The question is always the same: "Did Santa's pants fall off?"
It's our Thanksgiving tradition here. First thing in the morning, I prep my apple sausage stuffing and get it into the crockpot for a long, slow cook. (It starts with two sticks of butter and kind of goes downhill from there....) I grab my second or third cup of coffee and, as I have for as long as I can remember, sit down to watch the NBC broadcast of the Macy's Thanksgiving Day Parade. As the years pass the list of guest celebrities gets less and less familiar; I'm currently at "The Cast of Sesame Street" when recognition finally dawns on me. But one thing over the years has never changed.
I'm here for the bands.
But back to Santa. My wife Jen swears that sometime in the early 1980's, at the end of the parade when he arrived at 34th Street and Herald Square, Santa stood to wave to the cheering crowds--and due to either a faulty buckle or mischievous elf he lost his pants. She distinctly remembers her and her Grandma Edna looking at each other with the expression of "did that just happen?" I've never seen video evidence of this....no long-lost footage on YouTube, nothing of the sort. She has found other people with the same memory, but no proof. Just like Area 51, the Loch Ness Monster, and the Cubs winning the World Series.....I want to believe.
We have lots of great memories of this holiday classic, mostly viewed through increasingly larger TV screens. One of our favorites was watching at home as our alma mater, Illinois State University's "Big Red Marching Machine" brought in the jolly man himself:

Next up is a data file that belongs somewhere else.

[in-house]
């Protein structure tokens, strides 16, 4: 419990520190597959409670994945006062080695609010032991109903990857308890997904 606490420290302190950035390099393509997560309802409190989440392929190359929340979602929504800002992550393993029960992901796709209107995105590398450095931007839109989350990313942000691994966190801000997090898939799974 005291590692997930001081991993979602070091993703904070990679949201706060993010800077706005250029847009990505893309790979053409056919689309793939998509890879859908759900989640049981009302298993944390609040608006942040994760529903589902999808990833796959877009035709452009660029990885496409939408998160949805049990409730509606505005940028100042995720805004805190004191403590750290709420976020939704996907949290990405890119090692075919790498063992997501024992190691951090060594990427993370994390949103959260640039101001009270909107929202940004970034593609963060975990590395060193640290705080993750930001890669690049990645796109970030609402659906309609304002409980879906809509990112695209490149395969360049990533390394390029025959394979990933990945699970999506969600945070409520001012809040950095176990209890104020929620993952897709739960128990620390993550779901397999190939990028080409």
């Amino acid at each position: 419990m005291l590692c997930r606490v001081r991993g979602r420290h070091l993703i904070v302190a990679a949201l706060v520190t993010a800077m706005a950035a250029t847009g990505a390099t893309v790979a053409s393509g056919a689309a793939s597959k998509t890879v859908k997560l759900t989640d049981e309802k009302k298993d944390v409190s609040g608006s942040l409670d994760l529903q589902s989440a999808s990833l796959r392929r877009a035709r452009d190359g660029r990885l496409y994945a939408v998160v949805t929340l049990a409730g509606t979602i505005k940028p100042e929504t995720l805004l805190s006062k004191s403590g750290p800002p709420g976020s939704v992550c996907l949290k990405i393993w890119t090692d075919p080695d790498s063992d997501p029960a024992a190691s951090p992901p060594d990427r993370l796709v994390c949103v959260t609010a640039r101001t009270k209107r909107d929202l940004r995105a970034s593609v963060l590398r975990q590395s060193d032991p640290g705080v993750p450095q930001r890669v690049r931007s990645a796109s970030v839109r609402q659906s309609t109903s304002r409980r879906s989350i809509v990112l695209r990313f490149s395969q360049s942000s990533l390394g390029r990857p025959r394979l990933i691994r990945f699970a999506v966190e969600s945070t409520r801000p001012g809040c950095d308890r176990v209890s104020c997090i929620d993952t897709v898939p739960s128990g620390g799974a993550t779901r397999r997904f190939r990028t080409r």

But for me, nothing tops where I was one year ago--when I actually got to BE there for the first time.
It was one of the last tours I organized, for a school and a director who had become dear friends over many tour experiences together. The American Fork High School Band from Utah was making a return trip to the parade, and I decided this time around I wanted to be there with the group to finally experience the Macy's Parade first hand.
During the planning process of something like this, and then actually being there, you learn a lot that generally you would never know sitting in front of the television in your slippers with a hot cup of coffee. It greatly increases your appreciation for the hard work that goes into a performance at this event, and how this gives hundreds of band students a glimpse into the world of professional entertainment.
First, the area where the bands perform for the cameras on 34th Street in front of Macy's is much smaller in person:
No, those aren't jazz hands.
It feels smaller still on parade day when they bring in the lights, cameras, bleachers for special guests and the broadcast booth. Not to mention the massive broadcast team that runs the show. You would look at this and wonder how the large bands can maneuver as they do in that tight space. Apparently, the camera not only adds ten pounds, but about 30 feet as well.
It's also a very precisely timed event. Just off camera there is a red starting line on the street, and each group has precisely 75 seconds once they begin crossing that line to do their entire camera performance. That includes getting everyone into the staging area. If you've watched and it looks like the bands--especially the large ones with 200+ members--are practically running into their spots, it's because they are running in step to their spots.
Bands film their routines in advance to send to the Macy's Parade creative team for approval of length as well as critique and suggestions. The Macy's creative team is there to help these groups look and sound their best during this "once in a lifetime" moment, and this collaboration works to create a performance that has a professional polish and appeal for the millions in the TV audience.
But the truly amazing part of this is what leads up to this moment. The part behind the curtain that goes unseen on parade day.